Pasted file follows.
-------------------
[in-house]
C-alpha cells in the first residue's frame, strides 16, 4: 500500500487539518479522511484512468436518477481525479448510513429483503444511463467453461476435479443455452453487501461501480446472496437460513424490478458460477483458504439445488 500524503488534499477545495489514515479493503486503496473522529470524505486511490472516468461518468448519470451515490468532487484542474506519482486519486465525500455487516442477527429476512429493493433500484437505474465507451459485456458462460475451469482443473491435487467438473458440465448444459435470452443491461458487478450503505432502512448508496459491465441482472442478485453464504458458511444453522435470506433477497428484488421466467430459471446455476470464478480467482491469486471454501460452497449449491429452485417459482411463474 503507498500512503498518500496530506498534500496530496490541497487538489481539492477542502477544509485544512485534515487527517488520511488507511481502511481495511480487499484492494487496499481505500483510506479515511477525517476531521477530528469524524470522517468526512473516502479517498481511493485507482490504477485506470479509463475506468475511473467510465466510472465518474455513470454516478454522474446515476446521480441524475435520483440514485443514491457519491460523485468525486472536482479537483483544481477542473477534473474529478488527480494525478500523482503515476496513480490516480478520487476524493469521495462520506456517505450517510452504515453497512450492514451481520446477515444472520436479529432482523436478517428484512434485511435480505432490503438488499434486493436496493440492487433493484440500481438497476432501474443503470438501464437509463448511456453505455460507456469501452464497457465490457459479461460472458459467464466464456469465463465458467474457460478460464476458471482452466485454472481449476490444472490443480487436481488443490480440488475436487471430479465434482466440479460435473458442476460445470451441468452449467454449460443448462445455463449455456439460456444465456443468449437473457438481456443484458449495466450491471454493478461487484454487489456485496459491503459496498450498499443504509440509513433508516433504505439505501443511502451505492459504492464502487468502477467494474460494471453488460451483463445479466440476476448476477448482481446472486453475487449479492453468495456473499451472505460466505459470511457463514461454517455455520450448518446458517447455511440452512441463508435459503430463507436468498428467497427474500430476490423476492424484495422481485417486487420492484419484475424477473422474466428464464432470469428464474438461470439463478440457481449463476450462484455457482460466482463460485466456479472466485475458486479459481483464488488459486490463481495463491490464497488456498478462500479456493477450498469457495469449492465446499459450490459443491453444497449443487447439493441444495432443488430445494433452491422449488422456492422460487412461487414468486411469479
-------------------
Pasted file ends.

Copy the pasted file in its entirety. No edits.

[in-house]
C-alpha cells in the first residue's frame, strides 16, 4: 500500500487539518479522511484512468436518477481525479448510513429483503444511463467453461476435479443455452453487501461501480446472496437460513424490478458460477483458504439445488 500524503488534499477545495489514515479493503486503496473522529470524505486511490472516468461518468448519470451515490468532487484542474506519482486519486465525500455487516442477527429476512429493493433500484437505474465507451459485456458462460475451469482443473491435487467438473458440465448444459435470452443491461458487478450503505432502512448508496459491465441482472442478485453464504458458511444453522435470506433477497428484488421466467430459471446455476470464478480467482491469486471454501460452497449449491429452485417459482411463474 503507498500512503498518500496530506498534500496530496490541497487538489481539492477542502477544509485544512485534515487527517488520511488507511481502511481495511480487499484492494487496499481505500483510506479515511477525517476531521477530528469524524470522517468526512473516502479517498481511493485507482490504477485506470479509463475506468475511473467510465466510472465518474455513470454516478454522474446515476446521480441524475435520483440514485443514491457519491460523485468525486472536482479537483483544481477542473477534473474529478488527480494525478500523482503515476496513480490516480478520487476524493469521495462520506456517505450517510452504515453497512450492514451481520446477515444472520436479529432482523436478517428484512434485511435480505432490503438488499434486493436496493440492487433493484440500481438497476432501474443503470438501464437509463448511456453505455460507456469501452464497457465490457459479461460472458459467464466464456469465463465458467474457460478460464476458471482452466485454472481449476490444472490443480487436481488443490480440488475436487471430479465434482466440479460435473458442476460445470451441468452449467454449460443448462445455463449455456439460456444465456443468449437473457438481456443484458449495466450491471454493478461487484454487489456485496459491503459496498450498499443504509440509513433508516433504505439505501443511502451505492459504492464502487468502477467494474460494471453488460451483463445479466440476476448476477448482481446472486453475487449479492453468495456473499451472505460466505459470511457463514461454517455455520450448518446458517447455511440452512441463508435459503430463507436468498428467497427474500430476490423476492424484495422481485417486487420492484419484475424477473422474466428464464432470469428464474438461470439463478440457481449463476450462484455457482460466482463460485466456479472466485475458486479459481483464488488459486490463481495463491490464497488456498478462500479456493477450498469457495469449492465446499459450490459443491453444497449443487447439493441444495432443488430445494433452491422449488422456492422460487412461487414468486411469479